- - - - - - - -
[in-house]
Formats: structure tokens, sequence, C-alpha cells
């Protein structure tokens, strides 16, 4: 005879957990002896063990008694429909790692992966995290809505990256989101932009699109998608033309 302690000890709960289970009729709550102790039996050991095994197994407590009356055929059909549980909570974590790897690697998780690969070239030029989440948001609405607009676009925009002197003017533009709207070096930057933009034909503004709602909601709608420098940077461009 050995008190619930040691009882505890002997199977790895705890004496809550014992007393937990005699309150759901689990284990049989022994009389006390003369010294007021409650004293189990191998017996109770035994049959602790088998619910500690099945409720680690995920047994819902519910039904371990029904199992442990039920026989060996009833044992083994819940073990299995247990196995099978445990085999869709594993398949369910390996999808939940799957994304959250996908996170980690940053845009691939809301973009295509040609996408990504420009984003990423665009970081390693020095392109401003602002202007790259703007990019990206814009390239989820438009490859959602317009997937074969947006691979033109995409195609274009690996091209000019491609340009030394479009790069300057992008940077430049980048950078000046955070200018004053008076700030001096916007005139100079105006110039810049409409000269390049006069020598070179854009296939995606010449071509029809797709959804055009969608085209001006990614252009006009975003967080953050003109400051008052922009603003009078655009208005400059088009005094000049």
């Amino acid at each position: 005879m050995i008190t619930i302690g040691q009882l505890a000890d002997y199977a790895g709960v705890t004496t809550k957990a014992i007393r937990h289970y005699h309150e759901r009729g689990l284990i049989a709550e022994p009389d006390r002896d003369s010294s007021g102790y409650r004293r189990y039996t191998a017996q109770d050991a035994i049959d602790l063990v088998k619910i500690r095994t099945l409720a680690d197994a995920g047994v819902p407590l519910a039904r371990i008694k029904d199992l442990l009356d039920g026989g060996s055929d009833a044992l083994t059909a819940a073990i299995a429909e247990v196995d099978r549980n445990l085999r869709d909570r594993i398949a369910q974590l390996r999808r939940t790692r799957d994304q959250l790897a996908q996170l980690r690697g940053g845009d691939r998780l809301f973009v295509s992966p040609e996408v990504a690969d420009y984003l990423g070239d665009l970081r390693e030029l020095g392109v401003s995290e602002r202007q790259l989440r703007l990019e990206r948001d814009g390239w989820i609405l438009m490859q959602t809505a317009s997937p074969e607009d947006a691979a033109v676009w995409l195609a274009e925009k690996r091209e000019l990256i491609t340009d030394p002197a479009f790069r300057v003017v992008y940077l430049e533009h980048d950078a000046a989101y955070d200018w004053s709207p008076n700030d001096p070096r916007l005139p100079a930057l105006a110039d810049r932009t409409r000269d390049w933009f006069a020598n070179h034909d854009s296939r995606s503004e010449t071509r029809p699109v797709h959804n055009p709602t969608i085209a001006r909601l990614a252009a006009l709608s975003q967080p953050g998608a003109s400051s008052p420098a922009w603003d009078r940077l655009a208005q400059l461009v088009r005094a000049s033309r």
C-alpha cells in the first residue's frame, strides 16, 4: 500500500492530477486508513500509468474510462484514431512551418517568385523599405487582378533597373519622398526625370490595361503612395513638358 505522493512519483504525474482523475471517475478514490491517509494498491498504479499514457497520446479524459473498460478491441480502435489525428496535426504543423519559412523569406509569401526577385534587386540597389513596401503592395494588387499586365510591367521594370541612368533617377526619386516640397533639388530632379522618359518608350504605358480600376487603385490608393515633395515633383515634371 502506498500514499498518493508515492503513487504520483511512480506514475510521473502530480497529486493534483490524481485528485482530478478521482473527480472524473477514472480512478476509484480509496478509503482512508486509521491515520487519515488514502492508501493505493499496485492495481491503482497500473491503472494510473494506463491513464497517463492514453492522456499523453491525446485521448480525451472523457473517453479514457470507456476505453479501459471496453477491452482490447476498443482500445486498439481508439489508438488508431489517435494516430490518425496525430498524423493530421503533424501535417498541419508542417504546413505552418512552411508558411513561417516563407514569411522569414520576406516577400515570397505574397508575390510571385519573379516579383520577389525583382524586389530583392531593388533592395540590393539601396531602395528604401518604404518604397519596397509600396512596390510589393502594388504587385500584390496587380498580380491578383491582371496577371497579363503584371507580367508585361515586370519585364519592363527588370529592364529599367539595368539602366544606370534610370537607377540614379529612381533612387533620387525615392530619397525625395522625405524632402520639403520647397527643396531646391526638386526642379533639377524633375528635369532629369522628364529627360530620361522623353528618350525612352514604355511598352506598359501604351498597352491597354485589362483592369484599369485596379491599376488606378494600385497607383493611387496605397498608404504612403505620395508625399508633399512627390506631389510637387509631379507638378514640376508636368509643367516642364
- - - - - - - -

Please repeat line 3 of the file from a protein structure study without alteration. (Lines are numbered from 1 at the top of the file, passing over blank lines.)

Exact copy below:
């Protein structure tokens, strides 16, 4: 005879957990002896063990008694429909790692992966995290809505990256989101932009699109998608033309 302690000890709960289970009729709550102790039996050991095994197994407590009356055929059909549980909570974590790897690697998780690969070239030029989440948001609405607009676009925009002197003017533009709207070096930057933009034909503004709602909601709608420098940077461009 050995008190619930040691009882505890002997199977790895705890004496809550014992007393937990005699309150759901689990284990049989022994009389006390003369010294007021409650004293189990191998017996109770035994049959602790088998619910500690099945409720680690995920047994819902519910039904371990029904199992442990039920026989060996009833044992083994819940073990299995247990196995099978445990085999869709594993398949369910390996999808939940799957994304959250996908996170980690940053845009691939809301973009295509040609996408990504420009984003990423665009970081390693020095392109401003602002202007790259703007990019990206814009390239989820438009490859959602317009997937074969947006691979033109995409195609274009690996091209000019491609340009030394479009790069300057992008940077430049980048950078000046955070200018004053008076700030001096916007005139100079105006110039810049409409000269390049006069020598070179854009296939995606010449071509029809797709959804055009969608085209001006990614252009006009975003967080953050003109400051008052922009603003009078655009208005400059088009005094000049």